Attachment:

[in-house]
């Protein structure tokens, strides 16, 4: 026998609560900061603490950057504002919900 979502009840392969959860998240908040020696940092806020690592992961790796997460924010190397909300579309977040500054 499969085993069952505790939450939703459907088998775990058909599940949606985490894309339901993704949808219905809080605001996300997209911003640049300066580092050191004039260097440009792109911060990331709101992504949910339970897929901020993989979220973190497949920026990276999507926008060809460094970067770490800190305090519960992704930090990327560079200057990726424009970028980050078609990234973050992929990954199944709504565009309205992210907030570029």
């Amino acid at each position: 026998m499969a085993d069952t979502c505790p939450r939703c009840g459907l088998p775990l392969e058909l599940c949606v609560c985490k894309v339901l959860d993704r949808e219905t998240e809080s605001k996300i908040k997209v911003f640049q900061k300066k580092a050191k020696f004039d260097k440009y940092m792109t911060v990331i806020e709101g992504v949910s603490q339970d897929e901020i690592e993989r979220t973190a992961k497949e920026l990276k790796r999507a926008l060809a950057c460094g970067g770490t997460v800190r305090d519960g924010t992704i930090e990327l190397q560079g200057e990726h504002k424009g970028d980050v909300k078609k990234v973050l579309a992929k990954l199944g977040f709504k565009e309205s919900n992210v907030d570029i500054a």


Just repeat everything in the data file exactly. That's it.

[in-house]
């Protein structure tokens, strides 16, 4: 026998609560900061603490950057504002919900 979502009840392969959860998240908040020696940092806020690592992961790796997460924010190397909300579309977040500054 499969085993069952505790939450939703459907088998775990058909599940949606985490894309339901993704949808219905809080605001996300997209911003640049300066580092050191004039260097440009792109911060990331709101992504949910339970897929901020993989979220973190497949920026990276999507926008060809460094970067770490800190305090519960992704930090990327560079200057990726424009970028980050078609990234973050992929990954199944709504565009309205992210907030570029």
């Amino acid at each position: 026998m499969a085993d069952t979502c505790p939450r939703c009840g459907l088998p775990l392969e058909l599940c949606v609560c985490k894309v339901l959860d993704r949808e219905t998240e809080s605001k996300i908040k997209v911003f640049q900061k300066k580092a050191k020696f004039d260097k440009y940092m792109t911060v990331i806020e709101g992504v949910s603490q339970d897929e901020i690592e993989r979220t973190a992961k497949e920026l990276k790796r999507a926008l060809a950057c460094g970067g770490t997460v800190r305090d519960g924010t992704i930090e990327l190397q560079g200057e990726h504002k424009g970028d980050v909300k078609k990234v973050l579309a992929k990954l199944g977040f709504k565009e309205s919900n992210v907030d570029i500054a």